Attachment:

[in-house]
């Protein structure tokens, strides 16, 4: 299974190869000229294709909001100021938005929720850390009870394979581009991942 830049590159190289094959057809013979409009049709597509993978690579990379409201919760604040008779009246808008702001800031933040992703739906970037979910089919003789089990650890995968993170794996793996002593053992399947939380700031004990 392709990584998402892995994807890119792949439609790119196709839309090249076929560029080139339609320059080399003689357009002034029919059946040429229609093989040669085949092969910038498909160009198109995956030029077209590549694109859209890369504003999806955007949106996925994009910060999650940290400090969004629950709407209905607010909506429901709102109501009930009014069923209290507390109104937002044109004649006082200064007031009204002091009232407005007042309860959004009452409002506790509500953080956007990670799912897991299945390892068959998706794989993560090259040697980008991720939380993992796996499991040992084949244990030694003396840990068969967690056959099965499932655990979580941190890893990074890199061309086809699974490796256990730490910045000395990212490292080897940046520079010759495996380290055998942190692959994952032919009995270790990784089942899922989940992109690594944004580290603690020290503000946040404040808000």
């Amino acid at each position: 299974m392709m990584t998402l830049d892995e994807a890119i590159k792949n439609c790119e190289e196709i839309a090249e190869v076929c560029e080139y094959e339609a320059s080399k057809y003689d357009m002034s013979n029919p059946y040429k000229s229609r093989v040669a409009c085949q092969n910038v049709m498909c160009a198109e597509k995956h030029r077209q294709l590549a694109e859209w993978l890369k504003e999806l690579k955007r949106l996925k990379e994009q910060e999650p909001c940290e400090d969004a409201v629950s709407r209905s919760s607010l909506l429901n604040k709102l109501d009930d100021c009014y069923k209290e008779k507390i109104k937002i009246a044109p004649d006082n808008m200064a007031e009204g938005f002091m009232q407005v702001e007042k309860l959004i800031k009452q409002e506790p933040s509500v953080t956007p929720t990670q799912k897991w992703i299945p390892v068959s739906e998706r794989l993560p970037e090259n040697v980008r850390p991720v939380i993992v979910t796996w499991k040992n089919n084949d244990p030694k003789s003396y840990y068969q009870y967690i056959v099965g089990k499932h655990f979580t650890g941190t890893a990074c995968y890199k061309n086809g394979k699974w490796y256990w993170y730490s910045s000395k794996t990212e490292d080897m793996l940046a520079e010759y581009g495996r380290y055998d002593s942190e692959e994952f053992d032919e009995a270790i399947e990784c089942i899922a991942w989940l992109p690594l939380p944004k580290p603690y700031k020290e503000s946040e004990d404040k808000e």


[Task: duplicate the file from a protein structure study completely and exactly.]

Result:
[in-house]
């Protein structure tokens, strides 16, 4: 299974190869000229294709909001100021938005929720850390009870394979581009991942 830049590159190289094959057809013979409009049709597509993978690579990379409201919760604040008779009246808008702001800031933040992703739906970037979910089919003789089990650890995968993170794996793996002593053992399947939380700031004990 392709990584998402892995994807890119792949439609790119196709839309090249076929560029080139339609320059080399003689357009002034029919059946040429229609093989040669085949092969910038498909160009198109995956030029077209590549694109859209890369504003999806955007949106996925994009910060999650940290400090969004629950709407209905607010909506429901709102109501009930009014069923209290507390109104937002044109004649006082200064007031009204002091009232407005007042309860959004009452409002506790509500953080956007990670799912897991299945390892068959998706794989993560090259040697980008991720939380993992796996499991040992084949244990030694003396840990068969967690056959099965499932655990979580941190890893990074890199061309086809699974490796256990730490910045000395990212490292080897940046520079010759495996380290055998942190692959994952032919009995270790990784089942899922989940992109690594944004580290603690020290503000946040404040808000």
């Amino acid at each position: 299974m392709m990584t998402l830049d892995e994807a890119i590159k792949n439609c790119e190289e196709i839309a090249e190869v076929c560029e080139y094959e339609a320059s080399k057809y003689d357009m002034s013979n029919p059946y040429k000229s229609r093989v040669a409009c085949q092969n910038v049709m498909c160009a198109e597509k995956h030029r077209q294709l590549a694109e859209w993978l890369k504003e999806l690579k955007r949106l996925k990379e994009q910060e999650p909001c940290e400090d969004a409201v629950s709407r209905s919760s607010l909506l429901n604040k709102l109501d009930d100021c009014y069923k209290e008779k507390i109104k937002i009246a044109p004649d006082n808008m200064a007031e009204g938005f002091m009232q407005v702001e007042k309860l959004i800031k009452q409002e506790p933040s509500v953080t956007p929720t990670q799912k897991w992703i299945p390892v068959s739906e998706r794989l993560p970037e090259n040697v980008r850390p991720v939380i993992v979910t796996w499991k040992n089919n084949d244990p030694k003789s003396y840990y068969q009870y967690i056959v099965g089990k499932h655990f979580t650890g941190t890893a990074c995968y890199k061309n086809g394979k699974w490796y256990w993170y730490s910045s000395k794996t990212e490292d080897m793996l940046a520079e010759y581009g495996r380290y055998d002593s942190e692959e994952f053992d032919e009995a270790i399947e990784c089942i899922a991942w989940l992109p690594l939380p944004k580290p603690y700031k020290e503000s946040e004990d404040k808000e």